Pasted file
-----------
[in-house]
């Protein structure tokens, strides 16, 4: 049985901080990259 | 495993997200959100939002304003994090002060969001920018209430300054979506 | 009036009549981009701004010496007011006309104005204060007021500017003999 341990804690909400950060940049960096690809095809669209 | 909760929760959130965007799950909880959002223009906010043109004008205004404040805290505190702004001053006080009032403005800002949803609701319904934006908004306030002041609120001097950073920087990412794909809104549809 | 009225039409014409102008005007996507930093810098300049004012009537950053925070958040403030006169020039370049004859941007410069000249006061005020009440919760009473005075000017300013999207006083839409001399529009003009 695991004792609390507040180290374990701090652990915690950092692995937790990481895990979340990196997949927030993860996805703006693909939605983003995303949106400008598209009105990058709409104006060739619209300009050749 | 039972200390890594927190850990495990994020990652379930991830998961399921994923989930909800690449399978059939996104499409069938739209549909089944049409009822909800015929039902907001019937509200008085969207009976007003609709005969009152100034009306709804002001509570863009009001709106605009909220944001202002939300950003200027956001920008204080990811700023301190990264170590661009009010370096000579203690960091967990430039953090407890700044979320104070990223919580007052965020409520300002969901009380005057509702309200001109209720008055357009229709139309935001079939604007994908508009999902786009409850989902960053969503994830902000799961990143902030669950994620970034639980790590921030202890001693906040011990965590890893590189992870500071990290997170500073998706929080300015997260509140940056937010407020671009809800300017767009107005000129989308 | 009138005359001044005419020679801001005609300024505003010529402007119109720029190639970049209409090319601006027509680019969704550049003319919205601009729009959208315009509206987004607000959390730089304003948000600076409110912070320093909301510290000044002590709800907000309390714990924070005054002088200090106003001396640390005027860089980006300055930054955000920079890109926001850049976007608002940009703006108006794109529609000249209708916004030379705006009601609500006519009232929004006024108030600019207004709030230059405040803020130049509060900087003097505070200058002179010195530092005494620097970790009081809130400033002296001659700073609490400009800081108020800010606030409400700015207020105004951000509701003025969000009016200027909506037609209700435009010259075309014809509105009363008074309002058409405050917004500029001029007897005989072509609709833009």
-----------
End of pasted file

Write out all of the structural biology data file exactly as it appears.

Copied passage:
[in-house]
């Protein structure tokens, strides 16, 4: 049985901080990259 | 495993997200959100939002304003994090002060969001920018209430300054979506 | 009036009549981009701004010496007011006309104005204060007021500017003999 341990804690909400950060940049960096690809095809669209 | 909760929760959130965007799950909880959002223009906010043109004008205004404040805290505190702004001053006080009032403005800002949803609701319904934006908004306030002041609120001097950073920087990412794909809104549809 | 009225039409014409102008005007996507930093810098300049004012009537950053925070958040403030006169020039370049004859941007410069000249006061005020009440919760009473005075000017300013999207006083839409001399529009003009 695991004792609390507040180290374990701090652990915690950092692995937790990481895990979340990196997949927030993860996805703006693909939605983003995303949106400008598209009105990058709409104006060739619209300009050749 | 039972200390890594927190850990495990994020990652379930991830998961399921994923989930909800690449399978059939996104499409069938739209549909089944049409009822909800015929039902907001019937509200008085969207009976007003609709005969009152100034009306709804002001509570863009009001709106605009909220944001202002939300950003200027956001920008204080990811700023301190990264170590661009009010370096000579203690960091967990430039953090407890700044979320104070990223919580007052965020409520300002969901009380005057509702309200001109209720008055357009229709139309935001079939604007994908508009999902786009409850989902960053969503994830902000799961990143902030669950994620970034639980790590921030202890001693906040011990965590890893590189992870500071990290997170500073998706929080300015997260509140940056937010407020671009809800300017767009107005000129989308 | 009138005359001044005419020679801001005609300024505003010529402007119109720029190639970049209409090319601006027509680019969704550049003319919205601009729009959208315009509206987004607000959390730089304003948000600076409110912070320093909301510290000044002590709800907000309390714990924070005054002088200090106003001396640390005027860089980006300055930054955000920079890109926001850049976007608002940009703006108006794109529609000249209708916004030379705006009601609500006519009232929004006024108030600019207004709030230059405040803020130049509060900087003097505070200058002179010195530092005494620097970790009081809130400033002296001659700073609490400009800081108020800010606030409400700015207020105004951000509701003025969000009016200027909506037609209700435009010259075309014809509105009363008074309002058409405050917004500029001029007897005989072509609709833009």